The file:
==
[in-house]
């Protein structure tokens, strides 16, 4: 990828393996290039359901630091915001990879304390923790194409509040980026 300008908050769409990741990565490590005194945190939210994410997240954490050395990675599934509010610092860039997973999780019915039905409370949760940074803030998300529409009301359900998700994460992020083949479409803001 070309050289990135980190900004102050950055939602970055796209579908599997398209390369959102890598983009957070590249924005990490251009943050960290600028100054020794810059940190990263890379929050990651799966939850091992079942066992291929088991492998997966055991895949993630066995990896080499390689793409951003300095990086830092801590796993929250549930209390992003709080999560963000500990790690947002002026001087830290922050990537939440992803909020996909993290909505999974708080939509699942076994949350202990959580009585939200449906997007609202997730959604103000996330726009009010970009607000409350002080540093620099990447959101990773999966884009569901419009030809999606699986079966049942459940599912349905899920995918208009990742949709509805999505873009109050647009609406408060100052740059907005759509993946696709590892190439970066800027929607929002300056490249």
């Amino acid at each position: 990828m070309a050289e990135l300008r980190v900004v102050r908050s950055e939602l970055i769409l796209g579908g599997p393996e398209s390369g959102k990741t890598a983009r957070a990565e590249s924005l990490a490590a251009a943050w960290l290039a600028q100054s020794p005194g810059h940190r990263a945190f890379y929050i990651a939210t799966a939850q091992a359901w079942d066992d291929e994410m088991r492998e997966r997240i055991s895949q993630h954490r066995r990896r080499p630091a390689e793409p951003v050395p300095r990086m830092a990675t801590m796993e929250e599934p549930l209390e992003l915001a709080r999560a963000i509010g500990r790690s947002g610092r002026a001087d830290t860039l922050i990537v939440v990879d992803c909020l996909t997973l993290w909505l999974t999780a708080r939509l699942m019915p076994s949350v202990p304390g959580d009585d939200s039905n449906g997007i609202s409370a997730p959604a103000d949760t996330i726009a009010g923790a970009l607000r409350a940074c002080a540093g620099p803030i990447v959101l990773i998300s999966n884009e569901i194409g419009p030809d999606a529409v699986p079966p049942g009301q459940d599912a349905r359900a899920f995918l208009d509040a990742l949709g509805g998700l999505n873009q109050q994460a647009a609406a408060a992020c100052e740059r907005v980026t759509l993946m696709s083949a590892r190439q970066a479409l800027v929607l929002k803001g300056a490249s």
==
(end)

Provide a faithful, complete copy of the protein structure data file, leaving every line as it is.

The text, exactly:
[in-house]
């Protein structure tokens, strides 16, 4: 990828393996290039359901630091915001990879304390923790194409509040980026 300008908050769409990741990565490590005194945190939210994410997240954490050395990675599934509010610092860039997973999780019915039905409370949760940074803030998300529409009301359900998700994460992020083949479409803001 070309050289990135980190900004102050950055939602970055796209579908599997398209390369959102890598983009957070590249924005990490251009943050960290600028100054020794810059940190990263890379929050990651799966939850091992079942066992291929088991492998997966055991895949993630066995990896080499390689793409951003300095990086830092801590796993929250549930209390992003709080999560963000500990790690947002002026001087830290922050990537939440992803909020996909993290909505999974708080939509699942076994949350202990959580009585939200449906997007609202997730959604103000996330726009009010970009607000409350002080540093620099990447959101990773999966884009569901419009030809999606699986079966049942459940599912349905899920995918208009990742949709509805999505873009109050647009609406408060100052740059907005759509993946696709590892190439970066800027929607929002300056490249």
């Amino acid at each position: 990828m070309a050289e990135l300008r980190v900004v102050r908050s950055e939602l970055i769409l796209g579908g599997p393996e398209s390369g959102k990741t890598a983009r957070a990565e590249s924005l990490a490590a251009a943050w960290l290039a600028q100054s020794p005194g810059h940190r990263a945190f890379y929050i990651a939210t799966a939850q091992a359901w079942d066992d291929e994410m088991r492998e997966r997240i055991s895949q993630h954490r066995r990896r080499p630091a390689e793409p951003v050395p300095r990086m830092a990675t801590m796993e929250e599934p549930l209390e992003l915001a709080r999560a963000i509010g500990r790690s947002g610092r002026a001087d830290t860039l922050i990537v939440v990879d992803c909020l996909t997973l993290w909505l999974t999780a708080r939509l699942m019915p076994s949350v202990p304390g959580d009585d939200s039905n449906g997007i609202s409370a997730p959604a103000d949760t996330i726009a009010g923790a970009l607000r409350a940074c002080a540093g620099p803030i990447v959101l990773i998300s999966n884009e569901i194409g419009p030809d999606a529409v699986p079966p049942g009301q459940d599912a349905r359900a899920f995918l208009d509040a990742l949709g509805g998700l999505n873009q109050q994460a647009a609406a408060a992020c100052e740059r907005v980026t759509l993946m696709s083949a590892r190439q970066a479409l800027v929607l929002k803001g300056a490249s």